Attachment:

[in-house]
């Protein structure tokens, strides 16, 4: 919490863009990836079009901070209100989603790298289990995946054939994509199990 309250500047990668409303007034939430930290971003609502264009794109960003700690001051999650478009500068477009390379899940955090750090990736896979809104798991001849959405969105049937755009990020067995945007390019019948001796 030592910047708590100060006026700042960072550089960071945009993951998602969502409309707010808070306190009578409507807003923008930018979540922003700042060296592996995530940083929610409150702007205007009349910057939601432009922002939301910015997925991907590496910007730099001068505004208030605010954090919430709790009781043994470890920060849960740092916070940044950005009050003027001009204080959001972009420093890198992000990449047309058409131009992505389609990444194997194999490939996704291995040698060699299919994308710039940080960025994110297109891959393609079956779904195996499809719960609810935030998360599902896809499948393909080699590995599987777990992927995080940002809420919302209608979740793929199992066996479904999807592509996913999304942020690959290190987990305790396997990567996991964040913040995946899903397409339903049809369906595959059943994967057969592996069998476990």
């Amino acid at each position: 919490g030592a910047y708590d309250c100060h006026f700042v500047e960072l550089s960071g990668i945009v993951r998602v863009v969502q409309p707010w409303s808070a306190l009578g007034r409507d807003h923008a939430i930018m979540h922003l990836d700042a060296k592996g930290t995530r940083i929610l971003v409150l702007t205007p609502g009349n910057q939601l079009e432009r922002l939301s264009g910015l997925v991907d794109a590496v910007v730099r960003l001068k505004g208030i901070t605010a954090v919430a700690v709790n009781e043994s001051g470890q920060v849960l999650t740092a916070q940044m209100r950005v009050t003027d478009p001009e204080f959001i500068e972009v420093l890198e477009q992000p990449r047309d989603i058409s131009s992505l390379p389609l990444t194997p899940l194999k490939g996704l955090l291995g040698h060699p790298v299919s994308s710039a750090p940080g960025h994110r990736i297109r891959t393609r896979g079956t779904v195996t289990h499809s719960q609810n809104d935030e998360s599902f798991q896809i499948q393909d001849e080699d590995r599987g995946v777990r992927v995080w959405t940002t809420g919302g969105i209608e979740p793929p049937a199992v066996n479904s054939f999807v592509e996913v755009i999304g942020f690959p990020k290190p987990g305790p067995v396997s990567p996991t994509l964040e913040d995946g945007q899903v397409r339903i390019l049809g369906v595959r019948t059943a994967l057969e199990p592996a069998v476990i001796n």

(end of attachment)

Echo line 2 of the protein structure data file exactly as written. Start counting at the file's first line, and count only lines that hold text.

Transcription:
């Protein structure tokens, strides 16, 4: 919490863009990836079009901070209100989603790298289990995946054939994509199990 309250500047990668409303007034939430930290971003609502264009794109960003700690001051999650478009500068477009390379899940955090750090990736896979809104798991001849959405969105049937755009990020067995945007390019019948001796 030592910047708590100060006026700042960072550089960071945009993951998602969502409309707010808070306190009578409507807003923008930018979540922003700042060296592996995530940083929610409150702007205007009349910057939601432009922002939301910015997925991907590496910007730099001068505004208030605010954090919430709790009781043994470890920060849960740092916070940044950005009050003027001009204080959001972009420093890198992000990449047309058409131009992505389609990444194997194999490939996704291995040698060699299919994308710039940080960025994110297109891959393609079956779904195996499809719960609810935030998360599902896809499948393909080699590995599987777990992927995080940002809420919302209608979740793929199992066996479904999807592509996913999304942020690959290190987990305790396997990567996991964040913040995946899903397409339903049809369906595959059943994967057969592996069998476990």